“If You Would But Listen to Me!” The Center of the Psalms, the Central Issue for Us
As we read Jesus’s interactions with the Pharisees, we get the sense that the Psalm 81 rebuke would still apply: “Oh, that they would but listen to me!” May we not be the same. May we read our Bible and listen to God’s word. But more that merely that, according to what we see in the center of the center of the psalms, may we listen by preferring God’s ways and counsel over our own ways and counsels.
Overall Israel disobeyed the Lord. They turned from his ways to their own.
We can say more, though. For mere disobedience sounds too external. It can imply their primary issue was their actions. It can imply the root issue was what they did or didn’t do with their hands, without much concern for their hearts, or heads—or ears.
What Is the Center of the Psalms?
As I’m reading and praying through the Psalms in my Bible reading, I’m reading through W. Robert Godfrey’s Learning to Love the Psalms. On the chapter for Psalm 81, Godfrey begins unlike he does for any other chapter so far. He writes, “Psalm 81 is a remarkable and important psalm in the Psalter” (142).
He says this for a handful of reasons. But primarily, it’s because of something I’ve never heard before. Godfrey writes, “In a sense, [Psalm 81] is the central psalm in the book of Psalms” (143).
Godfrey clarifies Psalm 81 of course isn’t central in terms of chapters (since there’s 150 psalms). Nor is Psalm 81 central in word count. Rather, Psalm 81 is central as “it is the central psalm in the central book of the Psalter” (143). There are five “Books” in the Psalms—divisions that are in the original text—and Psalm 81 is the middle psalm in the middle Book.
And thinking more about this, it seems that if anything, this is most likely what the Israelites saw as the center of their song book. With these five inspired “Books,” we can imagine that if an Israelite were asked, “What is the central psalm?” They probably wouldn’t answer “Psalm 75,” like we would with our focus on the 150. Instead, answering “Psalm 81,” since it is the psalm in the middle of Book Three would perhaps fit better.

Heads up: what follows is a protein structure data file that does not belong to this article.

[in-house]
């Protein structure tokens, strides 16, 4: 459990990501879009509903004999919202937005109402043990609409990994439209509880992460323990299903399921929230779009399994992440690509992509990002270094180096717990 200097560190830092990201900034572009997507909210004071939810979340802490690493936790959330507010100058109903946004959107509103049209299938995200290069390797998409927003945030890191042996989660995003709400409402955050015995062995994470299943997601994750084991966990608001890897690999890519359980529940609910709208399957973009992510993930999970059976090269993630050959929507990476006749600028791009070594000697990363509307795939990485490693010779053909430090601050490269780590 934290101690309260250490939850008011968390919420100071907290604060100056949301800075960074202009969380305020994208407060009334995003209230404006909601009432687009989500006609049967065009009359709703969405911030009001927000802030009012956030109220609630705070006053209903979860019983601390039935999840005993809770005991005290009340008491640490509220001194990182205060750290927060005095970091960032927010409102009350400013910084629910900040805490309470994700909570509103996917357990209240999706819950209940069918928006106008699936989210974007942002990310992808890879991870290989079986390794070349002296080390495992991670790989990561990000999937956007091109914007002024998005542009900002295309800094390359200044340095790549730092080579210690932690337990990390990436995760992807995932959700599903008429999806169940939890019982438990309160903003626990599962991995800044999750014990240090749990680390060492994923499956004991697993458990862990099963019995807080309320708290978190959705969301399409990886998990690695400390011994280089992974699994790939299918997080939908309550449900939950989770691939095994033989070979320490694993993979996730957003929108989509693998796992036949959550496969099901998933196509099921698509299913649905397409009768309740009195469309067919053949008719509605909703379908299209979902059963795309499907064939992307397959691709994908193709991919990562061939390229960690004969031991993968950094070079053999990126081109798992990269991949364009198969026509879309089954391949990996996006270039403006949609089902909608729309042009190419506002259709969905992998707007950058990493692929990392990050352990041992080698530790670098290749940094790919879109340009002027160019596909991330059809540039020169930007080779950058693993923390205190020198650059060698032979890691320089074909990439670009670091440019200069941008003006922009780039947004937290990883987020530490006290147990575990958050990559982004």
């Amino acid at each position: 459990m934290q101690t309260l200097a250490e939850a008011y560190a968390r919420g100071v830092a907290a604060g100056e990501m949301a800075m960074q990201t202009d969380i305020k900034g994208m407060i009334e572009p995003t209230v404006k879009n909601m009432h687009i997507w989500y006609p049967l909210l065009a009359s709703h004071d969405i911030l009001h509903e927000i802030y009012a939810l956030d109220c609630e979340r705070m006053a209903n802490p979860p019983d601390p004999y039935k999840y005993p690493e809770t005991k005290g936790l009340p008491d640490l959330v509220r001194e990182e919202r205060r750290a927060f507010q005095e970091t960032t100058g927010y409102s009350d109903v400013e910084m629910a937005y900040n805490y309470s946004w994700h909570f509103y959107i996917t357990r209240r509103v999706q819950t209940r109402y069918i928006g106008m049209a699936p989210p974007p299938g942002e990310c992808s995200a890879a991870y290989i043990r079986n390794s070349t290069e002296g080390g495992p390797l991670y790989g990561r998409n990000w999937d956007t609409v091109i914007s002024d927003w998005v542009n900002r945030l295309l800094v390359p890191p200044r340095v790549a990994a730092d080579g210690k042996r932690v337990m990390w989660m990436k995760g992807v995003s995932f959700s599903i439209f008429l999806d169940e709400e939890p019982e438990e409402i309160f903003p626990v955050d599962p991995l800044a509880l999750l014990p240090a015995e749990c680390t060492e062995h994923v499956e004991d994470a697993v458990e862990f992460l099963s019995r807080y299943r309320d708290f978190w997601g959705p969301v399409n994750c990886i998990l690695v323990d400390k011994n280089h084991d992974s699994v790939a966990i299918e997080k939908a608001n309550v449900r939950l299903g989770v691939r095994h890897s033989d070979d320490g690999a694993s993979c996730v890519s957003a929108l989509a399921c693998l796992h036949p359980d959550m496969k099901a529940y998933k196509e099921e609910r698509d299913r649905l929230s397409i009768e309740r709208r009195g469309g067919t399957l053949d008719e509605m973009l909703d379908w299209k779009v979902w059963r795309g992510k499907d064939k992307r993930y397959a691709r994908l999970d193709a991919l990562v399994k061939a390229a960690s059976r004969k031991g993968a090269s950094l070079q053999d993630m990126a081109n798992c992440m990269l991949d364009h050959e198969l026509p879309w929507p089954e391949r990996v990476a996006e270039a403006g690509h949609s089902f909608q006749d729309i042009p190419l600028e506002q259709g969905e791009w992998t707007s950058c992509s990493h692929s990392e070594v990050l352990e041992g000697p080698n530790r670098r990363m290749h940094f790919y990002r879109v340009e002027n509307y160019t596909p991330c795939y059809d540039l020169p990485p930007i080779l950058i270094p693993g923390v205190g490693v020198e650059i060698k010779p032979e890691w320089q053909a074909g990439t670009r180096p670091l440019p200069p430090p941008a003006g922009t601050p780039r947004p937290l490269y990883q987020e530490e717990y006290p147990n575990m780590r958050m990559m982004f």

The Center of the Center
Anyway, that’s Godfrey’s argument for why Psalm 81 is the central psalm in the Psalms.
What’s more interesting, however, is what the center of Psalm 81 itself is. If Psalm 81 is the center of the Psalms, what’s the center of the center? Godfrey writes,
“At the center of Psalm 81 are these words: ‘O Israel, if you would but listen to me!’ (v. 8b). For all the mysteries of God’s providence with Israel, here is the central truth: Israel was suffering a crisis of exile because she had not listened to her God” (143).
Fascinating, right? The central issue wasn’t merely or mainly disobedience or idolatry. Those were symptoms, results. What was the root? Not listening. Deciding to disregard God’s words. From there, everything fell apart.
The Diagnosis: Not Me, But Their Own Counsels
But in God’s word this root is even deeper still than just saying they didn’t listen—and it’s deeper for us. We can hear that Israel didn’t listen and imagine that they had closed off ears. But no one does. Instead, as God tells Israel, when we don’t listen to God, it’s because we’re listening somewhere else.
Notice how God talks in Psalm 81 when he diagnoses this central problem. Hear God’s specific judgment on their non-listening. I’ll italicize the ending of each line to get the point across.